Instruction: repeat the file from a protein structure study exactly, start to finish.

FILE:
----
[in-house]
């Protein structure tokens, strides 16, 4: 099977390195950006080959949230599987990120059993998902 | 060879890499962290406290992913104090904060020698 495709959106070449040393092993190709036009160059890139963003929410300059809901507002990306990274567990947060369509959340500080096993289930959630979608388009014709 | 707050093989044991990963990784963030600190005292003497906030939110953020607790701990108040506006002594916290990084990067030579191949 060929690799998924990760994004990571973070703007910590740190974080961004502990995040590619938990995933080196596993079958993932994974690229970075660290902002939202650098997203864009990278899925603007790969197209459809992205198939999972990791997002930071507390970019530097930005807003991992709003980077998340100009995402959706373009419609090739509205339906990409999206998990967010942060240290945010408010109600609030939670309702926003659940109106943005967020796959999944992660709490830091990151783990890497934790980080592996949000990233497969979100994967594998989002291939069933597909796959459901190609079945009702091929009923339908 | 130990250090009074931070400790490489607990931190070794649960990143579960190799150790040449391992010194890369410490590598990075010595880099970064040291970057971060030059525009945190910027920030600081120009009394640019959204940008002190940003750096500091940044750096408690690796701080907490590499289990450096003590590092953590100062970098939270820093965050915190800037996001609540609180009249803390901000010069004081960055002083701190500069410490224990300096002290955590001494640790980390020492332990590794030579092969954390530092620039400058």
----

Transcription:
[in-house]
């Protein structure tokens, strides 16, 4: 099977390195950006080959949230599987990120059993998902 | 060879890499962290406290992913104090904060020698 495709959106070449040393092993190709036009160059890139963003929410300059809901507002990306990274567990947060369509959340500080096993289930959630979608388009014709 | 707050093989044991990963990784963030600190005292003497906030939110953020607790701990108040506006002594916290990084990067030579191949 060929690799998924990760994004990571973070703007910590740190974080961004502990995040590619938990995933080196596993079958993932994974690229970075660290902002939202650098997203864009990278899925603007790969197209459809992205198939999972990791997002930071507390970019530097930005807003991992709003980077998340100009995402959706373009419609090739509205339906990409999206998990967010942060240290945010408010109600609030939670309702926003659940109106943005967020796959999944992660709490830091990151783990890497934790980080592996949000990233497969979100994967594998989002291939069933597909796959459901190609079945009702091929009923339908 | 130990250090009074931070400790490489607990931190070794649960990143579960190799150790040449391992010194890369410490590598990075010595880099970064040291970057971060030059525009945190910027920030600081120009009394640019959204940008002190940003750096500091940044750096408690690796701080907490590499289990450096003590590092953590100062970098939270820093965050915190800037996001609540609180009249803390901000010069004081960055002083701190500069410490224990300096002290955590001494640790980390020492332990590794030579092969954390530092620039400058």